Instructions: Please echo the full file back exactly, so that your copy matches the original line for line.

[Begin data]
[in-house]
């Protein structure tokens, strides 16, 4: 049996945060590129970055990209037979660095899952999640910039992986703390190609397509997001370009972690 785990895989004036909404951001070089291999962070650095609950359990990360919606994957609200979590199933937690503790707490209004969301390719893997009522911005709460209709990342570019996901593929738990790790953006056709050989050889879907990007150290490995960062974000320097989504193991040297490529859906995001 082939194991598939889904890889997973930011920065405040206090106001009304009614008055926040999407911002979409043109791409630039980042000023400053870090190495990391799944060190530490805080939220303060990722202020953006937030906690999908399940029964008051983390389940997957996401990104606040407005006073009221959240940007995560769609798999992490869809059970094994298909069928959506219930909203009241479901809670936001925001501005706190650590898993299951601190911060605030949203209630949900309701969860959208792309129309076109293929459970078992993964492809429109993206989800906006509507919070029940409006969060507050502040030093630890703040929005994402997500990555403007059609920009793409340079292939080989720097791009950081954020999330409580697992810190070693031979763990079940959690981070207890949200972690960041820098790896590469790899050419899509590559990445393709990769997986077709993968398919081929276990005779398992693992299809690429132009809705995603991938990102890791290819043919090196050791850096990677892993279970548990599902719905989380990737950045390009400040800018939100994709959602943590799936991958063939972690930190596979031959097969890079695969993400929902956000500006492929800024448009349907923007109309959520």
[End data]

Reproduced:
[in-house]
């Protein structure tokens, strides 16, 4: 049996945060590129970055990209037979660095899952999640910039992986703390190609397509997001370009972690 785990895989004036909404951001070089291999962070650095609950359990990360919606994957609200979590199933937690503790707490209004969301390719893997009522911005709460209709990342570019996901593929738990790790953006056709050989050889879907990007150290490995960062974000320097989504193991040297490529859906995001 082939194991598939889904890889997973930011920065405040206090106001009304009614008055926040999407911002979409043109791409630039980042000023400053870090190495990391799944060190530490805080939220303060990722202020953006937030906690999908399940029964008051983390389940997957996401990104606040407005006073009221959240940007995560769609798999992490869809059970094994298909069928959506219930909203009241479901809670936001925001501005706190650590898993299951601190911060605030949203209630949900309701969860959208792309129309076109293929459970078992993964492809429109993206989800906006509507919070029940409006969060507050502040030093630890703040929005994402997500990555403007059609920009793409340079292939080989720097791009950081954020999330409580697992810190070693031979763990079940959690981070207890949200972690960041820098790896590469790899050419899509590559990445393709990769997986077709993968398919081929276990005779398992693992299809690429132009809705995603991938990102890791290819043919090196050791850096990677892993279970548990599902719905989380990737950045390009400040800018939100994709959602943590799936991958063939972690930190596979031959097969890079695969993400929902956000500006492929800024448009349907923007109309959520």